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Fiery Sharpton criticizes governor

Speaking in his usual loud and fiery tone, wearing a black, pinstripe suit and sporting his trademarked, slicked-back hair, the controversial Rev. Al Sharpton didn’t take long Thursday to show why he has been nicknamed “Rev. Soundbite.”

“Sticking your head in the sand only exposes your behind to the world,” Sharpton shouted to a cheering crowd of nearly 1,000.Sharpton appeared as the keynote speaker at USF’s Martin Luther King Jr. celebrations. He spoke on a wide range of subjects, including current racial issues at USF and in the Tampa community.

“Racism still exists in these United States,” Sharpton said. “I come to Tampa this afternoon, and right here you’ve got lawsuits floating around this university.”

Sharpton said, in addition to USF, he was concerned about events taking place across the state of Florida. Among these, he criticized Florida Governor Jeb Bush’s handling of education policies.

“I’d like (Bush) to explain to Dr. King how, at a time when we need education, you stack the Board of Regents with friends and cronies of yours,” he said.

The Tampa Bay Buccaneers weren’t out of reach from Sharpton’s comments either, as he suggested that coach Tony Dungy’s firing was racially motivated.

“We don’t (need to look to) Jackie Robinson. Just look at Tony Dungy,” Sharpton said. “They still play the game differently for different folks.”

Sharpton, who was first ordained as a pastor at age nine, told the audience that he was not concerned with racism alone. He said the youth of today aren’t motivated to take a stand on issues.

“Men are more concerned about making babies than raising babies,” he said. “Women are more concerned with the size of their behind than the depth of their mind.”

Sharpton encouraged students in the audience to work hard at their studies, but he said having a degree is empty unless a person is also willing to stand up for a cause.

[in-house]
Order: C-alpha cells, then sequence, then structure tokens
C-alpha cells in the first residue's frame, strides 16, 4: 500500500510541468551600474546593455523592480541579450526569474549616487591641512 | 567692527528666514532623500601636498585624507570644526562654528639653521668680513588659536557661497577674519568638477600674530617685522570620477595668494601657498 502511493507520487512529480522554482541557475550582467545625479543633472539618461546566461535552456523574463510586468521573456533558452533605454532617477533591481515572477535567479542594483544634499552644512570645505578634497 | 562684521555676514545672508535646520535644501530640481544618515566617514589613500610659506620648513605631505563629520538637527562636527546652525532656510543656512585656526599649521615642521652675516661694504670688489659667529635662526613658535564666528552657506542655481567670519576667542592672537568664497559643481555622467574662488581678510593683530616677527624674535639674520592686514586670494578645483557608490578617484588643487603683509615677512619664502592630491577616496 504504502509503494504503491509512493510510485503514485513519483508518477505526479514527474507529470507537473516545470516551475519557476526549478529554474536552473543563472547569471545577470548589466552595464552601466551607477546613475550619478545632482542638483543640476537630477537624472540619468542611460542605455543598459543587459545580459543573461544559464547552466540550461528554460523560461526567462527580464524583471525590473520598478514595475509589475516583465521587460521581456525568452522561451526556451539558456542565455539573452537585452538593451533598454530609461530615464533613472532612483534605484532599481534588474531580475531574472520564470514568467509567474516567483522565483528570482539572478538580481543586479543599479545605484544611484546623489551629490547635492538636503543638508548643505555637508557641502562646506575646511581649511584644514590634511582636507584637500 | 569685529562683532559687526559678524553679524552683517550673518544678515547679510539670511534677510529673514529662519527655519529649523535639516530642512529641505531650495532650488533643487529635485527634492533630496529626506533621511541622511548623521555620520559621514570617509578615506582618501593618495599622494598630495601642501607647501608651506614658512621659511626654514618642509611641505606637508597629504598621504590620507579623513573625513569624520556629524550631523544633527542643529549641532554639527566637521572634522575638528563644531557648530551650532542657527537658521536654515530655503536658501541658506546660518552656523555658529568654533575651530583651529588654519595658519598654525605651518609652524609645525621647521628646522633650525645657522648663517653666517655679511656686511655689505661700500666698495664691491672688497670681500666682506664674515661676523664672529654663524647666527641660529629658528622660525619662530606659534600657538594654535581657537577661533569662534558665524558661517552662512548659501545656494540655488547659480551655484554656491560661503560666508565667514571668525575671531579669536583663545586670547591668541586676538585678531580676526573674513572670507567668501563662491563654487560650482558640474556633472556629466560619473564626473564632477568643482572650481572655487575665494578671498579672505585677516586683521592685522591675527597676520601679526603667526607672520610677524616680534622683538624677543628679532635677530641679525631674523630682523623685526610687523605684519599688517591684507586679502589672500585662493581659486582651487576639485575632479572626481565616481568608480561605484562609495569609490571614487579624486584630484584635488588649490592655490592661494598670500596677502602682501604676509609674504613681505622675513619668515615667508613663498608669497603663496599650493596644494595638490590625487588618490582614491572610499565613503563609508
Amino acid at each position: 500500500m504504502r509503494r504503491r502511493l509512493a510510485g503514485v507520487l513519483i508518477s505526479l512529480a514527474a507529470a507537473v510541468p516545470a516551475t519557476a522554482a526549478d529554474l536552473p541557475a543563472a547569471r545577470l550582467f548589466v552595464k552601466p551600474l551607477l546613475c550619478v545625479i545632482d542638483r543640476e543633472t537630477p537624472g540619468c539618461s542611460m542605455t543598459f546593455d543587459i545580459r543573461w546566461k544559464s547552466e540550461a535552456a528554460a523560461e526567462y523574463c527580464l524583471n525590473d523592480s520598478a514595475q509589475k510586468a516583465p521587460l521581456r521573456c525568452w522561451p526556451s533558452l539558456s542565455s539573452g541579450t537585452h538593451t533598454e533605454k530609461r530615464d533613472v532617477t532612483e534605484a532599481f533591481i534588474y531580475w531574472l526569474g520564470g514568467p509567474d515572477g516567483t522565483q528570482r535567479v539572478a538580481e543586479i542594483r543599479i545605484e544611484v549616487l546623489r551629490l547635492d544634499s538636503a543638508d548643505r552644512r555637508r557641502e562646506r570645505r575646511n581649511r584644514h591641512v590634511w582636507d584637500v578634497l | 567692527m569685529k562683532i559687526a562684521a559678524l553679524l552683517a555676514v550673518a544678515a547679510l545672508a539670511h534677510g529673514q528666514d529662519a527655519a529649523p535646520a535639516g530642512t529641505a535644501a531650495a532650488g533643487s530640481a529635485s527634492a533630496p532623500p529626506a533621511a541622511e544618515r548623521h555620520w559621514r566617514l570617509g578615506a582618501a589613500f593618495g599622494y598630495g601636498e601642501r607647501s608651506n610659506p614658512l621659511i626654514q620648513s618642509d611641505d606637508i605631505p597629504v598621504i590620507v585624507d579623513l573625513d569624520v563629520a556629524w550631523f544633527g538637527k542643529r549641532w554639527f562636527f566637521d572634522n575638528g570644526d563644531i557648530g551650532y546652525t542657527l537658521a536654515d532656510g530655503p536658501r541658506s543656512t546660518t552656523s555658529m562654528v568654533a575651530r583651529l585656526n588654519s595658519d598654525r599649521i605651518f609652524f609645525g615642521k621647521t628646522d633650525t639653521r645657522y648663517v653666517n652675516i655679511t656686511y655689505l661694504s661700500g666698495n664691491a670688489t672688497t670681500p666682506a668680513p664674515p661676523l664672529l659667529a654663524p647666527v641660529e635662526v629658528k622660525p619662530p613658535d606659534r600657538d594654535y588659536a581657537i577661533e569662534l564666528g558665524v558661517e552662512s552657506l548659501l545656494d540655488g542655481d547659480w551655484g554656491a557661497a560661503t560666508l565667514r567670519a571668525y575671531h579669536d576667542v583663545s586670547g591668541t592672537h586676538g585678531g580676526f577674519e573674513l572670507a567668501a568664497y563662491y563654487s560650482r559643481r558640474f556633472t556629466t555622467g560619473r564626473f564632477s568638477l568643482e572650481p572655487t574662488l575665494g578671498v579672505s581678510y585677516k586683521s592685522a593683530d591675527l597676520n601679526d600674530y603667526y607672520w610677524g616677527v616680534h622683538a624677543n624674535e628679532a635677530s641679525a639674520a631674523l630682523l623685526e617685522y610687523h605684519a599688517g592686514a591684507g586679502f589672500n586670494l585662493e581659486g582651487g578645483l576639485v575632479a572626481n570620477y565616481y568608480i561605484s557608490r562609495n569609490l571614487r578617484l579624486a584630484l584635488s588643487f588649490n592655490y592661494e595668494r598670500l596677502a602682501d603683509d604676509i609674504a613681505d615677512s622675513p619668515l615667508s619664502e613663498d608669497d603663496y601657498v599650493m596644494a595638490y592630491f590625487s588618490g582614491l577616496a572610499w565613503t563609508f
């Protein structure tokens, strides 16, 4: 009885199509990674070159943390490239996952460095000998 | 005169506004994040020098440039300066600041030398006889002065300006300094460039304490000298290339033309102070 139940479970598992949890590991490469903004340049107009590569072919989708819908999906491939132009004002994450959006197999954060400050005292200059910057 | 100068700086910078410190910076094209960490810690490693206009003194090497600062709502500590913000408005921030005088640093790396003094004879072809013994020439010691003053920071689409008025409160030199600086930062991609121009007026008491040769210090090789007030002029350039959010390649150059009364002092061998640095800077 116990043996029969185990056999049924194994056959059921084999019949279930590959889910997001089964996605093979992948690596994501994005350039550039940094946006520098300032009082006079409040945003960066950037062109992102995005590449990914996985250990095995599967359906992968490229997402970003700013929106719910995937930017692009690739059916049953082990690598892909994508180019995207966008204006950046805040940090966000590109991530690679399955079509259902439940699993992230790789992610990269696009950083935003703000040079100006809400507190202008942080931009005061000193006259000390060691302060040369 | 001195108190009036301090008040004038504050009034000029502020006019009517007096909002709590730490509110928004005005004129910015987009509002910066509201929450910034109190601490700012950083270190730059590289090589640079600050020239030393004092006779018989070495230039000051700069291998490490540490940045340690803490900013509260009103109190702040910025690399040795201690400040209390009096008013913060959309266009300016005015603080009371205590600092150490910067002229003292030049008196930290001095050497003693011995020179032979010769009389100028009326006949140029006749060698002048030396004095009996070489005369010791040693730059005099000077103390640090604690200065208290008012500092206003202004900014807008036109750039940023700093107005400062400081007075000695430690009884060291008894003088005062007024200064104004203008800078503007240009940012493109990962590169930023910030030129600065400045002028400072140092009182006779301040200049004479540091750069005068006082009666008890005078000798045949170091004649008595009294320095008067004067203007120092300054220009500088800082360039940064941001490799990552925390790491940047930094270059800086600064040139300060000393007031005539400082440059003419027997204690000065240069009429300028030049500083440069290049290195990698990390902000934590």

“If all you do in life is for yourself, you’re the only one that’s going to care when you die,” he said.

Sharpton cited an incident last summer in which a protest landed him in jail for three months. He said spending the summer in jail was more rewarding than spending it on the beach.

“Beats trying to get a tan on the tan I’ve already got,” he said.

A common theme throughout Sharpton’s speech was a respect for King, who Sharpton called a freedom fighter.

“There were other preachers that could speak as well as him. There were others that could tell stories with a lot more pictures painted than him,” he said. “Martin Luther King is in history because he changed the very social fabric of this nation.”Sharpton, in his final thoughts before ending his speech, encouraged the crowd to consider the meaning of Monday’s holiday.

“In Mississippi, where they used to lynch us on flagpoles in front of city hall, city hall will be closed on Monday,” he said. “People remember those who stood for what was right.”

USF alumna Martha Sylla attended Sharpton’s speech and, in light of recent events, said she commends the university on bringing the controversial leader to campus.

“Sometimes it’s so hard to get anyone African American to address us,” Sylla said. “Especially with all that’s going on right now at the university, Al Sharpton speaking here tonight is definitely a show that maybe the university is trying to reach out towards diversity and maybe mend ills they’ve done towards professors or students.”

  • Contact Rob Brannon at